PayTM Showing Signs of Good Business
One of the core principles of corporate strategy is to create barriers to entry in order to build a sustainable business. We know it works because we have seen some of the world’s most valuable companies like Amazon expanding its network of warehouses and Google expanding its database and data mining capacity from day one. The 2nd-decade startups are also learning from the best. While Indian entrepreneurs have shown absolute promise in expanding their topline, time and again, they have also reflected that they understand the business well.
In Feb’20 edition of our newsletter, we talked about the launch of the All-in-One Android Point of Sale (PoS) device by Paytm. We believed that the PoS device holds a huge potential of unlocking access to large volumes of transaction data of the unorganized sector by allowing the recording of cash transactions and generation of bills. However, as our wise businessman, Vijay Shekhar Sharma (founder of Paytm) correctly puts it, “the device also in a way restricts competition entry, since a user avails an integrated Paytm platform for all sorts of transactions.”
The timing indeed could not be better as The National Payments Corporation of India (NPCI)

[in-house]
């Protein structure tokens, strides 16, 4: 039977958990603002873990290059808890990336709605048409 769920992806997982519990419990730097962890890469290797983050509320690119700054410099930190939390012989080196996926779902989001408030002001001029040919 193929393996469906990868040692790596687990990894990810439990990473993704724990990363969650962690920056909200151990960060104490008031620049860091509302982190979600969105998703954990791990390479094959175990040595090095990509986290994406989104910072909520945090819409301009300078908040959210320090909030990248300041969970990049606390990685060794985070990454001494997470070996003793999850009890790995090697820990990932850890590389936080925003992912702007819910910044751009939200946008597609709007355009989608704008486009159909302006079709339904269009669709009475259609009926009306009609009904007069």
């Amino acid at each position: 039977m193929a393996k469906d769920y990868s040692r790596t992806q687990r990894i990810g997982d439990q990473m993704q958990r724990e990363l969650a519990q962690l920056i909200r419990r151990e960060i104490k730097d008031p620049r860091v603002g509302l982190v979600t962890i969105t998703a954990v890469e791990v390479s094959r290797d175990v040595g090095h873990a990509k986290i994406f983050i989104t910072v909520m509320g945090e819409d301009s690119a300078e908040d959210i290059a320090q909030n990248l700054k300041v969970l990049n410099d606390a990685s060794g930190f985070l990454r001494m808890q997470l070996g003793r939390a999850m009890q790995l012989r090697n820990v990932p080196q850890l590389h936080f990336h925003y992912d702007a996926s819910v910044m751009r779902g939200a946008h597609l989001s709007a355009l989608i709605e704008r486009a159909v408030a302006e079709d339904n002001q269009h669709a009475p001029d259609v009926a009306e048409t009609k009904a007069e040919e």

revised Merchant Discount Rate (MDR) for the Unified Payments Interface (UPI) to zero for all
domestic transactions from 1/1/20. This essentially means that e-wallets that facilitate UPI
transactions (Paytm introduced BHIM UPI facility in May 2018) will no longer receive
interchange fees (MDR contributed about INR 1,800 crore to industry revenues in 2019, as per
B/S) from banks for these transactions.
In an interview with Business standard, Sharma reveals some enriching details and also
defends himself from the industry critics: Sharma says Paytm enjoys 54% share in peer-to-peer payments and a whopping 66% in the merchant’s category (currently manages a network of 16 million merchants). He expects a modest 6.25% penetration of the PoS device, into Paytm’s existing merchant network by the end of the year.
The PoS device enables Paytm to pocket 30 paise on every INR 100 of the card transaction.
The device costs between INR 12,000 to INR 15,000 (covers the hardware and the cloud software) which is payable upfront and also attracts additional subscription fees of INR 500/month. The pricing itself poses concerns over its acceptance by the SME sector, especially because it is above the average market price for a PoS device, which are also usually available on a rental basis.
Bottom line: In an industry where even cab aggregators (Ola) have their own e-wallets (Ola Wallet), we believe that the introduction of a PoS device for integrated payments, indeed comes as a worthwhile deterrent to competition because let’s admit it, a kirana shop will not mind downloading yet another e-wallet from the app store and allowing one more QR code sticker on their front desk, but will now think twice before changing their PoS device, especially with the ease and convenience that Paytm promises to offer. It will be however interesting to observe how the pricing strategy of the PoS device develops following the market response.
Also note: Digital Payments See 30% Drop In Metros Due To recent Travel Bans, per Inc 42
This article is a part of the March'20 edition of our Startup Newsletter. Here's the complete publication: